The “at issue” doctrine represents the most extreme form of implied waiver, because it can waive the privilege without the owner’s disclosing privileged communications or even referring to them. The most common example involves a company’s affirmative defense (called the Faragher-Ellerth defense) that it fully investigated a Title VII hostile work environment claim, and took reasonable remedial measures. Although not disclosing privileged communications or even referring to them, a company asserting such a defense normally waives the privilege for otherwise protected investigation materials.
In United States v. Dish Network, L.L.C., No. 09-cv-3073, 2012 U.S. Dist. LEXIS 80844 (C.D. Ill. June 12, 2012), the plaintiff alleged that defendant Dish Network violated various FTC regulations by improperly soliciting people on the Do Not Call list. Dish filed an affirmative defense relying on a “Safe Harbor” provision – which allows companies to avoid liability if they have (among other things) monitored and enforced compliance with the Do Not Call list provisions. The court analogized that defense to the Faragher-Ellerth defense, and held that “[t]he same principle applies here with respect to Dish’s counsels’ participation in compliance and monitoring functions.” Id. at *10. Because Dish’s lawyers “actively participated in performing monitoring and compliance functions . . . the attorneys’ participation in monitoring and compliance are part of the defense and cannot be shielded by claims of privilege.” Id. at *12.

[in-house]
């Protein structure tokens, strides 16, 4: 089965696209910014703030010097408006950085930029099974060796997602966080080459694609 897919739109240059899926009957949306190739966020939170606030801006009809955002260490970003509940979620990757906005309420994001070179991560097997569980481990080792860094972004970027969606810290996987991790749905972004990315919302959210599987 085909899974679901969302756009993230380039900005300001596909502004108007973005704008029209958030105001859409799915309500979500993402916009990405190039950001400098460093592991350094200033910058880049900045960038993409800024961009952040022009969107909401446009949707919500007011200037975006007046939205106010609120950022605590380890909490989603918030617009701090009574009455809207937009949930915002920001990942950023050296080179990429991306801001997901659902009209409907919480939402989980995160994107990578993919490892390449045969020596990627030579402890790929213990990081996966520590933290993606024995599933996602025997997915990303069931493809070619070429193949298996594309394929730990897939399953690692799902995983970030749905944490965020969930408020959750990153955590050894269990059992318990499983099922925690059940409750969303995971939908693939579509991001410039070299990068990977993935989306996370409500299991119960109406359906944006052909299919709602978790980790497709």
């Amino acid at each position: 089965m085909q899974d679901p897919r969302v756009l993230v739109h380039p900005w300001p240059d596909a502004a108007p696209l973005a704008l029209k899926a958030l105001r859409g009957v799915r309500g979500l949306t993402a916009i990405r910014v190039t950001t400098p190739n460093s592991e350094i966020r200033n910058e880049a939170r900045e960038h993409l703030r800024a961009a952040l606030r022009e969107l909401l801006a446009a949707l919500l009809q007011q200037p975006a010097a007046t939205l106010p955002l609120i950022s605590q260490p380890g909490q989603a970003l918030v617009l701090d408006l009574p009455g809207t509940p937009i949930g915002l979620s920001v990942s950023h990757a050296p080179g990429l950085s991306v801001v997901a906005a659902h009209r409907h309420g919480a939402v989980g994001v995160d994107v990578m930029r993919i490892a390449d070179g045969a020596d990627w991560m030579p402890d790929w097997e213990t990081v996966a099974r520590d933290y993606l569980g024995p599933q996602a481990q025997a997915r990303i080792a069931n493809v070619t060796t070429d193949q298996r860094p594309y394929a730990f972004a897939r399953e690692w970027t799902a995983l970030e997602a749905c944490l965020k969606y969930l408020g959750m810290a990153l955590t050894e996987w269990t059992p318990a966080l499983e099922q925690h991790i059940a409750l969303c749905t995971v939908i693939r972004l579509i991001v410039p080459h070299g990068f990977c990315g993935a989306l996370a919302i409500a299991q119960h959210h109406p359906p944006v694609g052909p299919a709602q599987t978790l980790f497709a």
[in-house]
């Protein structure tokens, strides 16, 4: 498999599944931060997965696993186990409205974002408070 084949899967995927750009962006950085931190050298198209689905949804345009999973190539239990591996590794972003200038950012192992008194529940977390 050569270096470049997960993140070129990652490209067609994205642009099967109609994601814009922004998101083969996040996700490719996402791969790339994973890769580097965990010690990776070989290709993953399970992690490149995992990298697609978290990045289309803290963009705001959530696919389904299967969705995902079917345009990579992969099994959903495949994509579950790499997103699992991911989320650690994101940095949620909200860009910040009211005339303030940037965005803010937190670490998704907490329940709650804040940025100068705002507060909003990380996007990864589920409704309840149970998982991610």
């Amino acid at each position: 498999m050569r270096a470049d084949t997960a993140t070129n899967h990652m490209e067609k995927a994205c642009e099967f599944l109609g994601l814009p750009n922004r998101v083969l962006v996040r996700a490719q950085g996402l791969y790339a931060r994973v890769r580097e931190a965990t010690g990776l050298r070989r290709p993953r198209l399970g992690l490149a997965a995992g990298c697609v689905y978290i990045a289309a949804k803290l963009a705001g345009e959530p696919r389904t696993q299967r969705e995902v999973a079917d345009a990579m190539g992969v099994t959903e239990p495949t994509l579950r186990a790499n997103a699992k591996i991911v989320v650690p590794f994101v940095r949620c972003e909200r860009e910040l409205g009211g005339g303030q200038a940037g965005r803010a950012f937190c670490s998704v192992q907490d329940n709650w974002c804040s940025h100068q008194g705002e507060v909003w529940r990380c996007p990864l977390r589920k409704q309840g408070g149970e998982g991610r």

As in the Faragher-Ellerth context, companies arranging lawyer involvement in an effort to carefully comply with the law can actually hurt themselves. In this case, the court noted that “[i]f the attorneys did not participate in performing monitoring, then the privilege would not have been waived.” Id.